You know, you have to create a lot of awareness. You have to do a lot of education. And that’s different from working in a big company. Simon: So let’s drill it down then. So, when you were most [00:09:00] recently, for example, at Cymulate or here at Perimeter 81, as I understand it, the point when you came in, there may have been something of a brand in Israel and maybe a little bit elsewhere, and your primary responsibility was to scale and to build a brand multi-nationally. Okay. Gilly: Are you talking about Symantec or Perimeter? Simon: Either. Okay. So, in those sorts of scenarios, and maybe specifically to one or the other, or another, what steps would you typically take to, evolve or develop or scale a brand from something that’s like known in one particular market or maybe well known, maybe not well known in one particular market to creating a global brand

Gilly: Okay, so it’s a very, very good question. And actually I want to specifically refer to what I’m doing today in the last few years with startups. But I will say that what I’m saying in the beginning can also fit, big brands that don’t sell [00:10:00] in a specific territory. So when I came into Symantec, it was to work on a very specific territory that didn’t have enough marketing and didn’t have enough awareness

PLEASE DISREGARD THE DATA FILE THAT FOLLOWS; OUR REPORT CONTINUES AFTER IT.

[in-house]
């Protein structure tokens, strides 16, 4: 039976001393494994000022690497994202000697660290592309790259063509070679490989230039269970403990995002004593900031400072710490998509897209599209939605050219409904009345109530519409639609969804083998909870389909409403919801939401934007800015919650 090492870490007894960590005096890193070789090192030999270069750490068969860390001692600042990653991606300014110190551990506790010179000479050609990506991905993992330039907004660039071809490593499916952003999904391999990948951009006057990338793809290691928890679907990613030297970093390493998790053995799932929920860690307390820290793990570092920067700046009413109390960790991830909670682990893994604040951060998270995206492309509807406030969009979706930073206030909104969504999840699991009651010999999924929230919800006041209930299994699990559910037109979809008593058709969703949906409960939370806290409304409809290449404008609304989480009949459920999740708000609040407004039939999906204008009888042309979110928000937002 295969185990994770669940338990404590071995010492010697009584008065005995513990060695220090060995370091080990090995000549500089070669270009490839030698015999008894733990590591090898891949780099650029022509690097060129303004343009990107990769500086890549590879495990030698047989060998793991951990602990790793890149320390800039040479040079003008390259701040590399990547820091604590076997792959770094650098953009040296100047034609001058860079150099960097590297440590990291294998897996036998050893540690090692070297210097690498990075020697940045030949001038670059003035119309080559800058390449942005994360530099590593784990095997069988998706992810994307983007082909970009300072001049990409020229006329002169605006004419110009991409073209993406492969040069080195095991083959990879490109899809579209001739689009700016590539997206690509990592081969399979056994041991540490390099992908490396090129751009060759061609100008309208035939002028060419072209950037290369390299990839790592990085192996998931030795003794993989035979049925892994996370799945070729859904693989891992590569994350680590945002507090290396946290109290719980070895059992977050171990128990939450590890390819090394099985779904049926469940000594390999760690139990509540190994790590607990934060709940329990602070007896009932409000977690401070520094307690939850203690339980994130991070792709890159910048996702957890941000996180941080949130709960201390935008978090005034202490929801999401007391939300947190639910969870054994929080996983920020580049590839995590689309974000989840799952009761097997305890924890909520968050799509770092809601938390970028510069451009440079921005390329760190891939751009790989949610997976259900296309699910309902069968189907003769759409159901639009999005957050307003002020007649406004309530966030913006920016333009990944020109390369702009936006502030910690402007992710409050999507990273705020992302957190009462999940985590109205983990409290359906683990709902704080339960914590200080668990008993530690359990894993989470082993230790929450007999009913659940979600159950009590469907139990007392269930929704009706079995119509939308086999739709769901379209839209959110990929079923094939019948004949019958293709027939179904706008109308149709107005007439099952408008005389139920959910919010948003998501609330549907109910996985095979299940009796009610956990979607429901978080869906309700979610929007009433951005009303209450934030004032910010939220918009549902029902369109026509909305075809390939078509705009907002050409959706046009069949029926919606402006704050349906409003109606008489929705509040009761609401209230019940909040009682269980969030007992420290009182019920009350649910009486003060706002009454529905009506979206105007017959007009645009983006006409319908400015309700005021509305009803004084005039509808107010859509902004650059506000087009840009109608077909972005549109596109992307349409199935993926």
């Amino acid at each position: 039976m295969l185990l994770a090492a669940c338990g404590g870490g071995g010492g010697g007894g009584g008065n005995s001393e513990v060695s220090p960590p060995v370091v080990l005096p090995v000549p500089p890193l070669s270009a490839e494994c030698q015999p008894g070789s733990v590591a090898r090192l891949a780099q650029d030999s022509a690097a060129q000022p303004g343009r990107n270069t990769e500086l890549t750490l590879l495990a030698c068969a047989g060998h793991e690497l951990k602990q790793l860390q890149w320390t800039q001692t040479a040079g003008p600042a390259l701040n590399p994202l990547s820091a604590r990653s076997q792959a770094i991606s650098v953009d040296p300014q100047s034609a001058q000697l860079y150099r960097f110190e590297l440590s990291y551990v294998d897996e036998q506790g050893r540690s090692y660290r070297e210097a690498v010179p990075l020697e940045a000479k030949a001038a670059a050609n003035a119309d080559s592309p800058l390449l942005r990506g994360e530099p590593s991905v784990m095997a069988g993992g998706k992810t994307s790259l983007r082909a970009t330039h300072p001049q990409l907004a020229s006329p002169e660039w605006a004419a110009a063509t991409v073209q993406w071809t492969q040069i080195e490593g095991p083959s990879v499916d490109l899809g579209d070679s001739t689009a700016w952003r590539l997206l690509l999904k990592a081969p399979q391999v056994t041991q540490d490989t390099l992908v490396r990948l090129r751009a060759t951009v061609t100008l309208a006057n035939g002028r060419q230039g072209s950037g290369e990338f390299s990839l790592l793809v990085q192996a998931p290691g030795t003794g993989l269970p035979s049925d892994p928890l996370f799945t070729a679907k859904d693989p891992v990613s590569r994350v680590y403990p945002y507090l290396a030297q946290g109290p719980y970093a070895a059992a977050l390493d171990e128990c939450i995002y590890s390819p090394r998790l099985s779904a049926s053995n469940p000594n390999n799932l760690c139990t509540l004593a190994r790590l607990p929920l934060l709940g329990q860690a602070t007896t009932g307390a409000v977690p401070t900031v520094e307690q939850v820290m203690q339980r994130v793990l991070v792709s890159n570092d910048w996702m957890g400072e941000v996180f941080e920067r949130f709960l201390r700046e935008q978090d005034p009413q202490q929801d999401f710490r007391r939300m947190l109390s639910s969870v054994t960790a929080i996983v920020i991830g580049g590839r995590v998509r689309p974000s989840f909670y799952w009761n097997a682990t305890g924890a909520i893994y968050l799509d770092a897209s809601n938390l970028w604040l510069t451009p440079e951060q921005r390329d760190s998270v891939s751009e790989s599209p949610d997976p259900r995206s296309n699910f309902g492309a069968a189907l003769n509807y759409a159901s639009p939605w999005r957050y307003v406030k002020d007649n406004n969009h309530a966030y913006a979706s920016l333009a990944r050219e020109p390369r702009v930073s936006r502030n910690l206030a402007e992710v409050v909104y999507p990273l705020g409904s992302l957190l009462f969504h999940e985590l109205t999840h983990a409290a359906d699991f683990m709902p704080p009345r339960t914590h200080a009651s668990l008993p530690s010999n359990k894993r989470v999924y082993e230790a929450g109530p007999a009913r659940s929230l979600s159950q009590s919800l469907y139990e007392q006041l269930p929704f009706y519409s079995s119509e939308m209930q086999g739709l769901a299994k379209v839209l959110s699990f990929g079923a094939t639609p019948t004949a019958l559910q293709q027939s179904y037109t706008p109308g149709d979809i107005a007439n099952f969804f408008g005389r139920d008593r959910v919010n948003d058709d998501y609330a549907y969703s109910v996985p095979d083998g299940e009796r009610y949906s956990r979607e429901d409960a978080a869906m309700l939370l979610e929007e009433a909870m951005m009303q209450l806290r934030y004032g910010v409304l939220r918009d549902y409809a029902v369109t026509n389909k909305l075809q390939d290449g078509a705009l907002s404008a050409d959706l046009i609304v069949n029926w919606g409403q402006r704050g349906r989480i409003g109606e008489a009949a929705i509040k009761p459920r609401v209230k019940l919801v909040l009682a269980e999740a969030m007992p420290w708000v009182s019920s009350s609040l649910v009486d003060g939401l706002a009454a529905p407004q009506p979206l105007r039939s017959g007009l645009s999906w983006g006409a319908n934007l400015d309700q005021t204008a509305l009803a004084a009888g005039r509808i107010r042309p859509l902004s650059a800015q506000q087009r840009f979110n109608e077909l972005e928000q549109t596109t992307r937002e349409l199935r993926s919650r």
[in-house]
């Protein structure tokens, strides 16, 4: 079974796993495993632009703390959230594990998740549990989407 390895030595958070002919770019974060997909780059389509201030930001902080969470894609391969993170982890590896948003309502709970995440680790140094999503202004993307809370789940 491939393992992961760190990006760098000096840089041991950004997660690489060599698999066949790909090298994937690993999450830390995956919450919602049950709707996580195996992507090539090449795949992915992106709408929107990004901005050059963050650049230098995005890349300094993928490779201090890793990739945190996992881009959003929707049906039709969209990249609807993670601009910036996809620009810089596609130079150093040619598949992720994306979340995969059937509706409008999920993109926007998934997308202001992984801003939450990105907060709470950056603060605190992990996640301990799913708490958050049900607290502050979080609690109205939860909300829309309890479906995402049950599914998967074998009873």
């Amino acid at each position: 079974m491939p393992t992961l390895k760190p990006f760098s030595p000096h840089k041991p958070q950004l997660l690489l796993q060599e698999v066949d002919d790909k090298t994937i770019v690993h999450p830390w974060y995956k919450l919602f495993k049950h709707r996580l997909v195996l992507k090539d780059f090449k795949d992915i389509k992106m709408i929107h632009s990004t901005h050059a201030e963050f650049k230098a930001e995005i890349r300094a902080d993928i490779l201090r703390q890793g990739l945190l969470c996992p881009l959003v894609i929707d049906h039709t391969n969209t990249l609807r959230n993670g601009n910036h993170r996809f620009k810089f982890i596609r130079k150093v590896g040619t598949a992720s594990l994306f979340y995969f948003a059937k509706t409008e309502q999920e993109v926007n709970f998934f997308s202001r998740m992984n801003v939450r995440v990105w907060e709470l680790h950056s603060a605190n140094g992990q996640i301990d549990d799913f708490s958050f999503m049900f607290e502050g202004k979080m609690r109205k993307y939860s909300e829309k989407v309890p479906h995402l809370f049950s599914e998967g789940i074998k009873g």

Right. Symantec is an American company selling all over the world, but still some territories are less developed. And this is what I came in to do. And, I was there for eight years. So in my time then, you know, I started with a smaller territory and grew and grew until I was leading the marketing for all the emerging countries, in EMEA

Which was about 120 countries, different languages, different cultures. I’m sure you can imagine that, you know, doing marketing in Israel will be completely different than doing marketing for Russia and former CIS, Dubai and Saudi, and South Africa. Like, each of them really pose different challenges from a language perspective, cultural perspective, politics, you know. For example, one of the products in Symantec, which is also a challenge because big companies have a lot of product

So Symantec at the time had like 600 different products. [00:11:00] And as a marketeer, you had to understand the different line of product, which is quite a lot. But some of the products were cloud. So being an American company selling a cloud product, this is something that Russian people, for example, and Russian companies wouldn’t want to buy

So the go to market in Russia was actually. Excluding the cloud products at the time, but putting, that experience on the side, I want to answer your question about, you know, what is it that you really have to do first or, to grow the business or to scale the business? Particularly, you know, for me in cyber. So it’s really first about understanding the market and the target audience